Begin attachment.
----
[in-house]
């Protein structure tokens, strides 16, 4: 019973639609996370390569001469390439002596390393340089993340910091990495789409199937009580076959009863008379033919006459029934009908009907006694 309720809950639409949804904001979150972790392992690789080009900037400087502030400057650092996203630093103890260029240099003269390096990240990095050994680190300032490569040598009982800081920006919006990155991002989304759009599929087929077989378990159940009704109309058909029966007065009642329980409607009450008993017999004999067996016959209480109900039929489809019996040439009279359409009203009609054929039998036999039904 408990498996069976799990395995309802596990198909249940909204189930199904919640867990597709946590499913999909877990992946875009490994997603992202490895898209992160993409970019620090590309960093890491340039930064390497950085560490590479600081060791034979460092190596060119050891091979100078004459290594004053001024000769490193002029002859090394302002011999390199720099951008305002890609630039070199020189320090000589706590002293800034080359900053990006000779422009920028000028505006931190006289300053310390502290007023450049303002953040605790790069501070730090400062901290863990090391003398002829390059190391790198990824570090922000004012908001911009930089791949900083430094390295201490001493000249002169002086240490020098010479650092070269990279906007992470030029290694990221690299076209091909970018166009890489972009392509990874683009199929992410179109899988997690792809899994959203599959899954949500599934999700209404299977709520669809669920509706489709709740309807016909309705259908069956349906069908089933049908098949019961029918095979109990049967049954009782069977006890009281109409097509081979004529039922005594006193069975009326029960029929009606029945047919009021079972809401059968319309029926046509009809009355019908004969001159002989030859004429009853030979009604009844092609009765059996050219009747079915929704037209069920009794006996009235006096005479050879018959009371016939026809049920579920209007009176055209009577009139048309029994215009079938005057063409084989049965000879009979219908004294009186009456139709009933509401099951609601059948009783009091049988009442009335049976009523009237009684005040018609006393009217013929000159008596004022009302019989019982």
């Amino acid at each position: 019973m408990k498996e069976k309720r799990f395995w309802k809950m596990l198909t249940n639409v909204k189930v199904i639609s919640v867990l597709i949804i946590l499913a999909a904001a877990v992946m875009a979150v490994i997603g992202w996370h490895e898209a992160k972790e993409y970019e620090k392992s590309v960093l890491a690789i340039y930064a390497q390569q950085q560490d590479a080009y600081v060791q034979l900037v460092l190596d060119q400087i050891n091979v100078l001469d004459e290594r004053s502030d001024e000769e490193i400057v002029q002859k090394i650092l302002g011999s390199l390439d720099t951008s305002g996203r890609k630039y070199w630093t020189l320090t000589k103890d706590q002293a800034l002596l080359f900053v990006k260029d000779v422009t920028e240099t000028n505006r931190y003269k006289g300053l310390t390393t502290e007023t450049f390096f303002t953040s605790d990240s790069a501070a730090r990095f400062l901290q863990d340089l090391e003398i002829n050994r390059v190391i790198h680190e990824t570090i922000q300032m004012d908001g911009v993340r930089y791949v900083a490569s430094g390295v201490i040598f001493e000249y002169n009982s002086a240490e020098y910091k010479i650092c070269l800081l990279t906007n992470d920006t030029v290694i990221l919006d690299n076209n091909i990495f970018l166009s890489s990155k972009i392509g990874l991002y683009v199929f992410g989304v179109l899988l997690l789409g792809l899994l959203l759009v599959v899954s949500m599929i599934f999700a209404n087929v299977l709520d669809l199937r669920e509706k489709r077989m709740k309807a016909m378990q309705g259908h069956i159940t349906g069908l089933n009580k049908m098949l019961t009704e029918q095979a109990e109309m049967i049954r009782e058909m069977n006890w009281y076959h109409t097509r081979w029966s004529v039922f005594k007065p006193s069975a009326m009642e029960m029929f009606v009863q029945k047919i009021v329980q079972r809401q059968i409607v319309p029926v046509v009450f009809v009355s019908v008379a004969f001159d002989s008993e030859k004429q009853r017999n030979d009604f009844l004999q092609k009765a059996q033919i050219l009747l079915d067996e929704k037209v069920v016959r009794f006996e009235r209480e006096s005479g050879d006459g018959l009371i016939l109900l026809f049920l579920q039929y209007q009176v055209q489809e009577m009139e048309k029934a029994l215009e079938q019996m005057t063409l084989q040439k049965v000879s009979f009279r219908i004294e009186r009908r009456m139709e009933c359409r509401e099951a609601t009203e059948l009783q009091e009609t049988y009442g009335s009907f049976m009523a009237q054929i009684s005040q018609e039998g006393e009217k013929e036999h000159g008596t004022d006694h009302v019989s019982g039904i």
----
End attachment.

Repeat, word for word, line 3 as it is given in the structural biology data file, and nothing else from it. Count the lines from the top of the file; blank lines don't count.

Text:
């Amino acid at each position: 019973m408990k498996e069976k309720r799990f395995w309802k809950m596990l198909t249940n639409v909204k189930v199904i639609s919640v867990l597709i949804i946590l499913a999909a904001a877990v992946m875009a979150v490994i997603g992202w996370h490895e898209a992160k972790e993409y970019e620090k392992s590309v960093l890491a690789i340039y930064a390497q390569q950085q560490d590479a080009y600081v060791q034979l900037v460092l190596d060119q400087i050891n091979v100078l001469d004459e290594r004053s502030d001024e000769e490193i400057v002029q002859k090394i650092l302002g011999s390199l390439d720099t951008s305002g996203r890609k630039y070199w630093t020189l320090t000589k103890d706590q002293a800034l002596l080359f900053v990006k260029d000779v422009t920028e240099t000028n505006r931190y003269k006289g300053l310390t390393t502290e007023t450049f390096f303002t953040s605790d990240s790069a501070a730090r990095f400062l901290q863990d340089l090391e003398i002829n050994r390059v190391i790198h680190e990824t570090i922000q300032m004012d908001g911009v993340r930089y791949v900083a490569s430094g390295v201490i040598f001493e000249y002169n009982s002086a240490e020098y910091k010479i650092c070269l800081l990279t906007n992470d920006t030029v290694i990221l919006d690299n076209n091909i990495f970018l166009s890489s990155k972009i392509g990874l991002y683009v199929f992410g989304v179109l899988l997690l789409g792809l899994l959203l759009v599959v899954s949500m599929i599934f999700a209404n087929v299977l709520d669809l199937r669920e509706k489709r077989m709740k309807a016909m378990q309705g259908h069956i159940t349906g069908l089933n009580k049908m098949l019961t009704e029918q095979a109990e109309m049967i049954r009782e058909m069977n006890w009281y076959h109409t097509r081979w029966s004529v039922f005594k007065p006193s069975a009326m009642e029960m029929f009606v009863q029945k047919i009021v329980q079972r809401q059968i409607v319309p029926v046509v009450f009809v009355s019908v008379a004969f001159d002989s008993e030859k004429q009853r017999n030979d009604f009844l004999q092609k009765a059996q033919i050219l009747l079915d067996e929704k037209v069920v016959r009794f006996e009235r209480e006096s005479g050879d006459g018959l009371i016939l109900l026809f049920l579920q039929y209007q009176v055209q489809e009577m009139e048309k029934a029994l215009e079938q019996m005057t063409l084989q040439k049965v000879s009979f009279r219908i004294e009186r009908r009456m139709e009933c359409r509401e099951a609601t009203e059948l009783q009091e009609t049988y009442g009335s009907f049976m009523a009237q054929i009684s005040q018609e039998g006393e009217k013929e036999h000159g008596t004022d006694h009302v019989s019982g039904i």